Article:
Alvin Curran (photo by Marion Gray)
Waking Up to Alvin Curran

Waking Up to Alvin Curran

FRANK J. OTERI: Another cultural characteristic that I want to talk about that seeps through a number of your compositions is your Jewish heritage. It comes up in titles of works like “Why is Tonight Different From Any Other Night,” which is—anybody who hasn’t sat through a seder might not know what that refers to, right? [laughs] Or even the Schtetl Variations or Crystal Psalms.

ALVIN CURRAN: Look, in a nutshell I can give you a little soundbyte on that because ‘I never really meant to show my Jewish roots.’ I say that both ironically and seriously. All of these pieces incidentally come out of the mid-’80s. It’s a whole series culminating with Crystal Psalms in 1988—not that it’s finished. I think these works were a necessary part of a personal reflection and recognition, catalyzed without willing—just by simply living in Berlin, period. As Morty Feldman once said, you can hear them calling out from under the sidewalks. It’s something you have to deal with. If my way is through music…I don’t know what it means, because the music has to stand on its own. It can’t lean on this crutch of exile or tragedy or whatever.

FRANK J. OTERI: Well, in terms of standing on its own and then the impact; when I think of pieces that are really, really powerful memorials about the Holocaust, that really talk about this in a musical way, the two pieces that keep popping back in my head are Steve Reich’s Different Trains, and your Crystal Psalms. These are two pieces that are just absolutely vivid and they work as music, but they work as music because of the context as well.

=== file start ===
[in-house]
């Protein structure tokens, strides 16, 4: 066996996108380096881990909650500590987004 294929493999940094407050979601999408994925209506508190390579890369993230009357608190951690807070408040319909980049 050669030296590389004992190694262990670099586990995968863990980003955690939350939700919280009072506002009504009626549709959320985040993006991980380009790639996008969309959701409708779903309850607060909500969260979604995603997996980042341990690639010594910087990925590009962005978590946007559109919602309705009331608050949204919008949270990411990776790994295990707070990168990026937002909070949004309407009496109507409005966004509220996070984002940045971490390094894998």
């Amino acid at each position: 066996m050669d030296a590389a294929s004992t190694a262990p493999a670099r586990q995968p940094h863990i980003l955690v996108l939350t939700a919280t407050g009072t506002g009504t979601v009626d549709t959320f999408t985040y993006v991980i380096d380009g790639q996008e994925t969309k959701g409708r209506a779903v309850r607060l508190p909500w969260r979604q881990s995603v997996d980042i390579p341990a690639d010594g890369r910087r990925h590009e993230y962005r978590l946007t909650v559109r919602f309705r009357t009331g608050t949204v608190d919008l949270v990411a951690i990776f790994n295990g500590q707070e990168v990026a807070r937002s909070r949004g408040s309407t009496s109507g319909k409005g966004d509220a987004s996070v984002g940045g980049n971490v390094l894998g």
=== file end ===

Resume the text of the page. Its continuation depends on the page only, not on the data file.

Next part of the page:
ALVIN CURRAN: Absolutely, and it would be silly to deny that. I mean, once I was attacked for this very thing by a German philosopher who said I was stirring up memories, and that has nothing to do with the music. I argued that a piece of music like this can be created in two ways. One is from the heart, because it has to be done. It’s a purely emotional and artistic response. The second is when I can stand back and look at this musical object, as pure music devoid of any meaning, just like an abstract painting.

FRANK J. OTERI: I’ve been thinking to myself—now we’re going to get political—that there’s all this 9/11 music. As a composer, I won’t go near it. And a lot of composers I know won’t. How do you deal with a subject like this in music, with the Holocaust or with 9/11?

ALVIN CURRAN: Well, for one thing you need distance. The Holocaust is not less tragic because of the more than 50 years of space between us and it. I came to this work at the right point in my life and it was a moment of meditated creation. The 50th anniversary of Kristallnacht was coming up. I went to various radio producers in Europe and I said, ‘I have this idea. I would like to create a unified concert hall throughout all of Europe with hundreds of musicians playing with other musicians who they don’t even see or hear, connected by radio as a memorial event for this occasion.’ The project was ingenious. It was typically me. It was right in every way. It was accepted and it was a remarkable co-production with six radio stations, six European countries, and a lot of wonderful musicians playing at once.

For me, it would just be personally unthinkable to make a 9/11 piece. I just couldn’t even though I heard the first plane fly over Fifth Avenue. I felt very much involved, in that I was here that day, but it would be unthinkable to jump in, because it’s just too immense.

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